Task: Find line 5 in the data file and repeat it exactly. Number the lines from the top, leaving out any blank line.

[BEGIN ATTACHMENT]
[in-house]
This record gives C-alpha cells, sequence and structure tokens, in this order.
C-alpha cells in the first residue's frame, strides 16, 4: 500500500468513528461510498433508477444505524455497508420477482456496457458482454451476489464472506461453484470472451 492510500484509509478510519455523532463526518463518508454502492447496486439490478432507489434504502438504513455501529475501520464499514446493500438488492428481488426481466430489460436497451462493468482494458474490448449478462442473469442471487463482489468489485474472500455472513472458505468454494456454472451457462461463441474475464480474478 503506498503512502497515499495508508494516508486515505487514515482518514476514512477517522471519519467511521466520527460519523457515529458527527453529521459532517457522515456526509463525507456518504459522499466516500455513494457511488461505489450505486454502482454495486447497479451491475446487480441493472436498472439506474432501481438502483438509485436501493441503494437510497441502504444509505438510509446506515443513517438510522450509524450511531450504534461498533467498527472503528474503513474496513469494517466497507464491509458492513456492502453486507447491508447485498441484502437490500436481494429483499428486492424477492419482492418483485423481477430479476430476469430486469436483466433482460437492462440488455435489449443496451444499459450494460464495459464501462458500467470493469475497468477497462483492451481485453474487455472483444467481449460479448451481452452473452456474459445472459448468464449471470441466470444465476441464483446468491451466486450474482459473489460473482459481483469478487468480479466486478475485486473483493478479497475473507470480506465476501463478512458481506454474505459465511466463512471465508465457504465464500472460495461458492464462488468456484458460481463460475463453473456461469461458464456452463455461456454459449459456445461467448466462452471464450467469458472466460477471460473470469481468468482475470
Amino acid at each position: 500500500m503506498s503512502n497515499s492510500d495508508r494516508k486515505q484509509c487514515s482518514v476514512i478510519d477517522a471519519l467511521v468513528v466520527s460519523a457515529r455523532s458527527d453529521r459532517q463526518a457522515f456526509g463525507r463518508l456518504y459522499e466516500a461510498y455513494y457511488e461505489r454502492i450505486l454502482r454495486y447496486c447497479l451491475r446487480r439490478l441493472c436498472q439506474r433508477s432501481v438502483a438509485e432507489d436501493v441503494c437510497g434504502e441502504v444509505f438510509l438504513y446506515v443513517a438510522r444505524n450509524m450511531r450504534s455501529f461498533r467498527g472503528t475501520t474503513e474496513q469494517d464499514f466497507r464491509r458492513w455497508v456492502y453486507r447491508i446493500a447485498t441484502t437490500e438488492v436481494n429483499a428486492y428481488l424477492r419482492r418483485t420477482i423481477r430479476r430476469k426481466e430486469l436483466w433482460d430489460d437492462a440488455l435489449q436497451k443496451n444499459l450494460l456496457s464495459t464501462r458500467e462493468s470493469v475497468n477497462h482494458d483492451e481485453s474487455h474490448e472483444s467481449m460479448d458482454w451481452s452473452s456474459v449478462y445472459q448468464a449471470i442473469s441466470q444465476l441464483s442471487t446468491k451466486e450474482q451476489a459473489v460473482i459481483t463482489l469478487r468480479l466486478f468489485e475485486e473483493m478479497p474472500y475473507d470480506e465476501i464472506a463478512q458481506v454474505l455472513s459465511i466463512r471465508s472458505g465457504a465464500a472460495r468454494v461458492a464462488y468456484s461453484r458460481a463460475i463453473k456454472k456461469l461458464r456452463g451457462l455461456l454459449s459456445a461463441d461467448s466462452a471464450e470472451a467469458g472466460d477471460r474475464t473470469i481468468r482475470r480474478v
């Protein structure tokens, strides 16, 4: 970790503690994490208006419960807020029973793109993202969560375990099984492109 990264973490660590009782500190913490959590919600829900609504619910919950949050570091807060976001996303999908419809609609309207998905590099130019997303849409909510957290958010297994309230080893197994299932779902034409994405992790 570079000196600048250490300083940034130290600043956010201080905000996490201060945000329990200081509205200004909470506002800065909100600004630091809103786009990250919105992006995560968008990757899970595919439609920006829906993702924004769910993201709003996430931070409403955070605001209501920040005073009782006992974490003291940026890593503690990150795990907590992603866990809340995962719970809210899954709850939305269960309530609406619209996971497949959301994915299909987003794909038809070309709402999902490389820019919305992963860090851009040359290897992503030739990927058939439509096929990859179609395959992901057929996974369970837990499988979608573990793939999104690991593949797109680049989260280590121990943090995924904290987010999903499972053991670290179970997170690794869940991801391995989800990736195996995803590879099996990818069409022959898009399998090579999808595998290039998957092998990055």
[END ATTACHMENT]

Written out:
């Protein structure tokens, strides 16, 4: 970790503690994490208006419960807020029973793109993202969560375990099984492109 990264973490660590009782500190913490959590919600829900609504619910919950949050570091807060976001996303999908419809609609309207998905590099130019997303849409909510957290958010297994309230080893197994299932779902034409994405992790 570079000196600048250490300083940034130290600043956010201080905000996490201060945000329990200081509205200004909470506002800065909100600004630091809103786009990250919105992006995560968008990757899970595919439609920006829906993702924004769910993201709003996430931070409403955070605001209501920040005073009782006992974490003291940026890593503690990150795990907590992603866990809340995962719970809210899954709850939305269960309530609406619209996971497949959301994915299909987003794909038809070309709402999902490389820019919305992963860090851009040359290897992503030739990927058939439509096929990859179609395959992901057929996974369970837990499988979608573990793939999104690991593949797109680049989260280590121990943090995924904290987010999903499972053991670290179970997170690794869940991801391995989800990736195996995803590879099996990818069409022959898009399998090579999808595998290039998957092998990055």